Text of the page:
GSIS hiking investment in regional fund
Government Service Insurance System (GSIS) is looking at raising its investment in a regional infrastructure fund to diversify its global assets and counter a volatile local stock market.
GSIS president and general manager Jesus Clint O. Aranas said in an interview on Thursday that the state-run pension fund was also giving prospective foreign fund managers until next month to prove themselves eligible to bid for the upcoming $800-million global investment.
Aranas announced in January that the GSIS would be hiring two foreign fund managers to each handle $400 million on behalf of the pension fund. The investment overseas is aimed at diversifying the pension fund’s portfolio and almost double the rate of investment returns.
But Aranas said that due to the GSIS’ “stringent requirements,” only “very few” qualified so far out of up to 45 applicants.
“For those who did not meet the criteria, we’re giving them a chance to explain. We’re just making sure that we’re not losing out on the best one,” Aranas explained.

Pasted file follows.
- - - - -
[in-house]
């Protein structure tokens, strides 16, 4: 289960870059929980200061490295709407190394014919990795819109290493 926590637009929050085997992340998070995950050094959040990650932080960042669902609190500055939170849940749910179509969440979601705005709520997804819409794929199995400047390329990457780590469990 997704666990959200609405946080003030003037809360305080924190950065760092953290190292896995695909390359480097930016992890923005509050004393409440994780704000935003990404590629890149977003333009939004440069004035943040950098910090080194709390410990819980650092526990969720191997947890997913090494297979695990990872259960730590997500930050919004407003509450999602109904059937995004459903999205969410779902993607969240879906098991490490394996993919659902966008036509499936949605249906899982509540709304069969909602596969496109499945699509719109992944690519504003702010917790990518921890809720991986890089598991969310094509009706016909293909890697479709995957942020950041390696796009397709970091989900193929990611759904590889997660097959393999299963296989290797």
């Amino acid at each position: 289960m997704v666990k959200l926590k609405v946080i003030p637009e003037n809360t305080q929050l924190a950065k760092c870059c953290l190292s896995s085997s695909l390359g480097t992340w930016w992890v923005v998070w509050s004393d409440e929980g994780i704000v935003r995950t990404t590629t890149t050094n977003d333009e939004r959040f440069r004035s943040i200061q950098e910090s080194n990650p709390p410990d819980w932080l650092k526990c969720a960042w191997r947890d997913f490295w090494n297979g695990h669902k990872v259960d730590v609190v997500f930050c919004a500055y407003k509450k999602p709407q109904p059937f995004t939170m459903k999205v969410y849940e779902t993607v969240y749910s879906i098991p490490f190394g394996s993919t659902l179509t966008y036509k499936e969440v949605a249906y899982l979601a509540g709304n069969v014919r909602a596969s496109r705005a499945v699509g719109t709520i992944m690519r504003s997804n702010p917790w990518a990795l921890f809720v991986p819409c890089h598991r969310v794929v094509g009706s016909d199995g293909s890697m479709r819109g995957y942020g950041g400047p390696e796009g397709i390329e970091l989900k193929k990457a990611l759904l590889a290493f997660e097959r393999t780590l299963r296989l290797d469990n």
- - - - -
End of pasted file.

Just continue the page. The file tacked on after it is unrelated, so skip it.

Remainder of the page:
Aranas was nonetheless still optimistic that they would be able to choose the two foreign fund managers before the end of the year.
GSIS is also planning to increase its initial investment in the Macquarie Asia Infrastructure Fund 2 (MAIF 2), Aranas said, although he declined to disclose how much the pension fund invested late last year.
MAIF 2 was the second Asian regional infrastructure fund of Macquarie Infrastructure and Real Assets, which in April generated $3.3 billion in investor commitments, according to Macquarie’s website.
“More than $1.7 billion of MAIF 2 capital has already been committed across toll roads, renewables and petrochemical storage assets in India, the Philippines, Singapore and China,” Macquarie said.
Aranas said that the GSIS could invest an additional amount in MAIF 2 to fund “reliable” projects in the region.
“We have the appetite to invest more,” Aranas said, adding that the GSIS also has “reliable” partners in the fund.
Aranas noted that while the Philippine stock market reached its heyday last year, it was currently like a “roller coaster,” hence the GSIS could not rely only on its domestic investments.
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